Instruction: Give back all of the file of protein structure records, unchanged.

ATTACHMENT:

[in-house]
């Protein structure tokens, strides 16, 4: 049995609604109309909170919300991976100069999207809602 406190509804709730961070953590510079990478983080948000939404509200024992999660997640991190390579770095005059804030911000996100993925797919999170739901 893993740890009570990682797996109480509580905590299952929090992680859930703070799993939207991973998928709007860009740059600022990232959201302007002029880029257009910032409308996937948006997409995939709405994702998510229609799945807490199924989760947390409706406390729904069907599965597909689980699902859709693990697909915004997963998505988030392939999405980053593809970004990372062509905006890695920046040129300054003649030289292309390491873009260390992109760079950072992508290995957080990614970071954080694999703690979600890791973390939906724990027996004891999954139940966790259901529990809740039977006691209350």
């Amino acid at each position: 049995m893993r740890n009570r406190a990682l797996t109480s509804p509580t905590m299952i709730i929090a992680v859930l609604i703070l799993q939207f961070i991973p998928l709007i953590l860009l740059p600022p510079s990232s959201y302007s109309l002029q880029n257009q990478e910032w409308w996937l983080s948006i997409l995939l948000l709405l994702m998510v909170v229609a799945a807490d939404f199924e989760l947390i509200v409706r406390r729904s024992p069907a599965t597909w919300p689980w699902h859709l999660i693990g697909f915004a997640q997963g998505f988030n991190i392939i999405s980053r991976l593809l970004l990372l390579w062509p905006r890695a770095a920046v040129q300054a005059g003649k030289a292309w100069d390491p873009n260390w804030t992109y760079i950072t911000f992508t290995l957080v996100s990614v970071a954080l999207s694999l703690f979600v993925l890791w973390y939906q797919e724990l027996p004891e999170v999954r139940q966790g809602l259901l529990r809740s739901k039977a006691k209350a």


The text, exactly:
[in-house]
């Protein structure tokens, strides 16, 4: 049995609604109309909170919300991976100069999207809602 406190509804709730961070953590510079990478983080948000939404509200024992999660997640991190390579770095005059804030911000996100993925797919999170739901 893993740890009570990682797996109480509580905590299952929090992680859930703070799993939207991973998928709007860009740059600022990232959201302007002029880029257009910032409308996937948006997409995939709405994702998510229609799945807490199924989760947390409706406390729904069907599965597909689980699902859709693990697909915004997963998505988030392939999405980053593809970004990372062509905006890695920046040129300054003649030289292309390491873009260390992109760079950072992508290995957080990614970071954080694999703690979600890791973390939906724990027996004891999954139940966790259901529990809740039977006691209350």
């Amino acid at each position: 049995m893993r740890n009570r406190a990682l797996t109480s509804p509580t905590m299952i709730i929090a992680v859930l609604i703070l799993q939207f961070i991973p998928l709007i953590l860009l740059p600022p510079s990232s959201y302007s109309l002029q880029n257009q990478e910032w409308w996937l983080s948006i997409l995939l948000l709405l994702m998510v909170v229609a799945a807490d939404f199924e989760l947390i509200v409706r406390r729904s024992p069907a599965t597909w919300p689980w699902h859709l999660i693990g697909f915004a997640q997963g998505f988030n991190i392939i999405s980053r991976l593809l970004l990372l390579w062509p905006r890695a770095a920046v040129q300054a005059g003649k030289a292309w100069d390491p873009n260390w804030t992109y760079i950072t911000f992508t290995l957080v996100s990614v970071a954080l999207s694999l703690f979600v993925l890791w973390y939906q797919e724990l027996p004891e999170v999954r139940q966790g809602l259901l529990r809740s739901k039977a006691k209350a």